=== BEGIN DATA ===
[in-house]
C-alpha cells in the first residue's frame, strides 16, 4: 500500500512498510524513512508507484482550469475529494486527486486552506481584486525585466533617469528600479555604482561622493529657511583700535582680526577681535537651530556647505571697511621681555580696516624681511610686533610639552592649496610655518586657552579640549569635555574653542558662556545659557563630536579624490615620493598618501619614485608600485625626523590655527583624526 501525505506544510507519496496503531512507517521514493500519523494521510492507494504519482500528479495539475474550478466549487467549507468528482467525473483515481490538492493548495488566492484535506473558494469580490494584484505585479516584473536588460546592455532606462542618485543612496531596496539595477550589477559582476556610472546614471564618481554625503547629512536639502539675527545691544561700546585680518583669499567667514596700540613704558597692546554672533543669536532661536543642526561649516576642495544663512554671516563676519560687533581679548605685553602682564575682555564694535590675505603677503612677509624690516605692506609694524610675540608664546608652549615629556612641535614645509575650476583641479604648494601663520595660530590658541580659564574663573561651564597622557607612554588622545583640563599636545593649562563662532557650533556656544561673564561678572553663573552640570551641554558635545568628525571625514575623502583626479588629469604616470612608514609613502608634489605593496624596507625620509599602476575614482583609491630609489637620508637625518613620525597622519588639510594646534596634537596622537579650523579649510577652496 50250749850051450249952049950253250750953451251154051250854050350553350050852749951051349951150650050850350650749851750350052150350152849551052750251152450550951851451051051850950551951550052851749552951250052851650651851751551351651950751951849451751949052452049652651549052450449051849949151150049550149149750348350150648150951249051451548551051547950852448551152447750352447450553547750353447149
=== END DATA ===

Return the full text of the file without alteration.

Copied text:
[in-house]
C-alpha cells in the first residue's frame, strides 16, 4: 500500500512498510524513512508507484482550469475529494486527486486552506481584486525585466533617469528600479555604482561622493529657511583700535582680526577681535537651530556647505571697511621681555580696516624681511610686533610639552592649496610655518586657552579640549569635555574653542558662556545659557563630536579624490615620493598618501619614485608600485625626523590655527583624526 501525505506544510507519496496503531512507517521514493500519523494521510492507494504519482500528479495539475474550478466549487467549507468528482467525473483515481490538492493548495488566492484535506473558494469580490494584484505585479516584473536588460546592455532606462542618485543612496531596496539595477550589477559582476556610472546614471564618481554625503547629512536639502539675527545691544561700546585680518583669499567667514596700540613704558597692546554672533543669536532661536543642526561649516576642495544663512554671516563676519560687533581679548605685553602682564575682555564694535590675505603677503612677509624690516605692506609694524610675540608664546608652549615629556612641535614645509575650476583641479604648494601663520595660530590658541580659564574663573561651564597622557607612554588622545583640563599636545593649562563662532557650533556656544561673564561678572553663573552640570551641554558635545568628525571625514575623502583626479588629469604616470612608514609613502608634489605593496624596507625620509599602476575614482583609491630609489637620508637625518613620525597622519588639510594646534596634537596622537579650523579649510577652496 50250749850051450249952049950253250750953451251154051250854050350553350050852749951051349951150650050850350650749851750350052150350152849551052750251152450550951851451051051850950551951550052851749552951250052851650651851751551351651950751951849451751949052452049652651549052450449051849949151150049550149149750348350150648150951249051451548551051547950852448551152447750352447450553547750353447149